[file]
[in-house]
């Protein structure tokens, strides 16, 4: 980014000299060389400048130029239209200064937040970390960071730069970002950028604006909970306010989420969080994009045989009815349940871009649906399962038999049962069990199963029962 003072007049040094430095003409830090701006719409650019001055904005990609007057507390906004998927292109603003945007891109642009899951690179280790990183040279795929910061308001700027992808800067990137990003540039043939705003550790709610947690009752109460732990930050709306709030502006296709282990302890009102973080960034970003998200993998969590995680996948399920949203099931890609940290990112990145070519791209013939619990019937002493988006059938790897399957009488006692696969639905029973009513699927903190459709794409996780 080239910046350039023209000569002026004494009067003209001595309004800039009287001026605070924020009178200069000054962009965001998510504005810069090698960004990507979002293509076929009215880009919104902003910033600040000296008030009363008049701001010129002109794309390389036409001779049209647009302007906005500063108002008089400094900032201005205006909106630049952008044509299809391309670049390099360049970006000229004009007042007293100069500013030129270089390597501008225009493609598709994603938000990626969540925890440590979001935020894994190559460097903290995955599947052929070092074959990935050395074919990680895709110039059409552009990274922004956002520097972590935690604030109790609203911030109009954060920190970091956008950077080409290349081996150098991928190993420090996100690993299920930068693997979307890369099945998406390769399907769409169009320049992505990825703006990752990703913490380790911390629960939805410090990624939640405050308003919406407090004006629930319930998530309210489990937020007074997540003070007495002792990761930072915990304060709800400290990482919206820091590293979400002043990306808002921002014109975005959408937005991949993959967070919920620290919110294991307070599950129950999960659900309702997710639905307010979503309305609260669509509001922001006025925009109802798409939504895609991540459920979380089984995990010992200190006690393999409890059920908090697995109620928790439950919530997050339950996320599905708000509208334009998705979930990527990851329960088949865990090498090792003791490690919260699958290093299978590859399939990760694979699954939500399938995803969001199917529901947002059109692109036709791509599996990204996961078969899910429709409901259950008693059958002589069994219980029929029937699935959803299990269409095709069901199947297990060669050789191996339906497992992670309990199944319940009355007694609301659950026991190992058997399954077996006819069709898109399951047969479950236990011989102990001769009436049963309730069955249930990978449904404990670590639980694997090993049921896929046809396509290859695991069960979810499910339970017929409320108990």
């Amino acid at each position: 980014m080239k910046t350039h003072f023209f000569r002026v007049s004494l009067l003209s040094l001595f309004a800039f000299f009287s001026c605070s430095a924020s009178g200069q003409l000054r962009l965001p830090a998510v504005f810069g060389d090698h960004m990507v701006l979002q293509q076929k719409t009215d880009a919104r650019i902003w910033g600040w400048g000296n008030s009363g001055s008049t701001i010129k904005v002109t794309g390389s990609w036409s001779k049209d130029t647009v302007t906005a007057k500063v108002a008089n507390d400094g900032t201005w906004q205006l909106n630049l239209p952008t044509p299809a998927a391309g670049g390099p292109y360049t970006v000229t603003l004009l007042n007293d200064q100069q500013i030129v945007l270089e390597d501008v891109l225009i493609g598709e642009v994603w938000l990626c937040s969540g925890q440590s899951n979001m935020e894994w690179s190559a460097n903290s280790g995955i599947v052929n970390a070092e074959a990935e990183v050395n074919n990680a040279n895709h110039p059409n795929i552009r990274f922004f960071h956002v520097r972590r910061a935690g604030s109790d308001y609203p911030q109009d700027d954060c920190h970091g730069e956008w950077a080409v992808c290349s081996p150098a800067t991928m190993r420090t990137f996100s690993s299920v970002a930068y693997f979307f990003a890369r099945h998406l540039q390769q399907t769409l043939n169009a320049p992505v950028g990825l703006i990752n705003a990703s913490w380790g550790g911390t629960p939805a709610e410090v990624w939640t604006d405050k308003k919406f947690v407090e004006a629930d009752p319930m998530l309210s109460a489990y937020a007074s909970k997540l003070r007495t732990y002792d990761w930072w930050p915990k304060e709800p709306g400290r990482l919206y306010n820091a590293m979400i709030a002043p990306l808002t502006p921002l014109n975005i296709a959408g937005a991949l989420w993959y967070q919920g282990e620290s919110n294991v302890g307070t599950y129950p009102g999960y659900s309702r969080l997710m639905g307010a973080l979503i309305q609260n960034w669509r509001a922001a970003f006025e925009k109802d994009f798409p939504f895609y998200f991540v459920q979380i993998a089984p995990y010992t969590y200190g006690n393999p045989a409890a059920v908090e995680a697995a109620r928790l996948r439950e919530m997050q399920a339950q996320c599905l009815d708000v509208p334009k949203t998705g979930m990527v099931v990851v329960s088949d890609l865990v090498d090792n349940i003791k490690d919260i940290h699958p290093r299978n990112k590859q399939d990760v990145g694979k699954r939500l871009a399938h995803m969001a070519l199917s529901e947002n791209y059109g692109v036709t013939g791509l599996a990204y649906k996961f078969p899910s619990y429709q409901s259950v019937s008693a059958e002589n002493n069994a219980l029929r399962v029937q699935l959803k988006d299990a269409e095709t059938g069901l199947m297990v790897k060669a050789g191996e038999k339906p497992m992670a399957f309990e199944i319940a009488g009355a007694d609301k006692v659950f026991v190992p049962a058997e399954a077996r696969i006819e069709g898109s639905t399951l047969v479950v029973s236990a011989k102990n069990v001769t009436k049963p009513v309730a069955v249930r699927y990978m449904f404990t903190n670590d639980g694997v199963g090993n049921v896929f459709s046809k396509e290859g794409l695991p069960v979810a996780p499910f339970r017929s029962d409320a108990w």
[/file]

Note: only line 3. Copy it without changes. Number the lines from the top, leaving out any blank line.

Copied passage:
């Amino acid at each position: 980014m080239k910046t350039h003072f023209f000569r002026v007049s004494l009067l003209s040094l001595f309004a800039f000299f009287s001026c605070s430095a924020s009178g200069q003409l000054r962009l965001p830090a998510v504005f810069g060389d090698h960004m990507v701006l979002q293509q076929k719409t009215d880009a919104r650019i902003w910033g600040w400048g000296n008030s009363g001055s008049t701001i010129k904005v002109t794309g390389s990609w036409s001779k049209d130029t647009v302007t906005a007057k500063v108002a008089n507390d400094g900032t201005w906004q205006l909106n630049l239209p952008t044509p299809a998927a391309g670049g390099p292109y360049t970006v000229t603003l004009l007042n007293d200064q100069q500013i030129v945007l270089e390597d501008v891109l225009i493609g598709e642009v994603w938000l990626c937040s969540g925890q440590s899951n979001m935020e894994w690179s190559a460097n903290s280790g995955i599947v052929n970390a070092e074959a990935e990183v050395n074919n990680a040279n895709h110039p059409n795929i552009r990274f922004f960071h956002v520097r972590r910061a935690g604030s109790d308001y609203p911030q109009d700027d954060c920190h970091g730069e956008w950077a080409v992808c290349s081996p150098a800067t991928m190993r420090t990137f996100s690993s299920v970002a930068y693997f979307f990003a890369r099945h998406l540039q390769q399907t769409l043939n169009a320049p992505v950028g990825l703006i990752n705003a990703s913490w380790g550790g911390t629960p939805a709610e410090v990624w939640t604006d405050k308003k919406f947690v407090e004006a629930d009752p319930m998530l309210s109460a489990y937020a007074s909970k997540l003070r007495t732990y002792d990761w930072w930050p915990k304060e709800p709306g400290r990482l919206y306010n820091a590293m979400i709030a002043p990306l808002t502006p921002l014109n975005i296709a959408g937005a991949l989420w993959y967070q919920g282990e620290s919110n294991v302890g307070t599950y129950p009102g999960y659900s309702r969080l997710m639905g307010a973080l979503i309305q609260n960034w669509r509001a922001a970003f006025e925009k109802d994009f798409p939504f895609y998200f991540v459920q979380i993998a089984p995990y010992t969590y200190g006690n393999p045989a409890a059920v908090e995680a697995a109620r928790l996948r439950e919530m997050q399920a339950q996320c599905l009815d708000v509208p334009k949203t998705g979930m990527v099931v990851v329960s088949d890609l865990v090498d090792n349940i003791k490690d919260i940290h699958p290093r299978n990112k590859q399939d990760v990145g694979k699954r939500l871009a399938h995803m969001a070519l199917s529901e947002n791209y059109g692109v036709t013939g791509l599996a990204y649906k996961f078969p899910s619990y429709q409901s259950v019937s008693a059958e002589n002493n069994a219980l029929r399962v029937q699935l959803k988006d299990a269409e095709t059938g069901l199947m297990v790897k060669a050789g191996e038999k339906p497992m992670a399957f309990e199944i319940a009488g009355a007694d609301k006692v659950f026991v190992p049962a058997e399954a077996r696969i006819e069709g898109s639905t399951l047969v479950v029973s236990a011989k102990n069990v001769t009436k049963p009513v309730a069955v249930r699927y990978m449904f404990t903190n670590d639980g694997v199963g090993n049921v896929f459709s046809k396509e290859g794409l695991p069960v979810a996780p499910f339970r017929s029962d409320a108990w």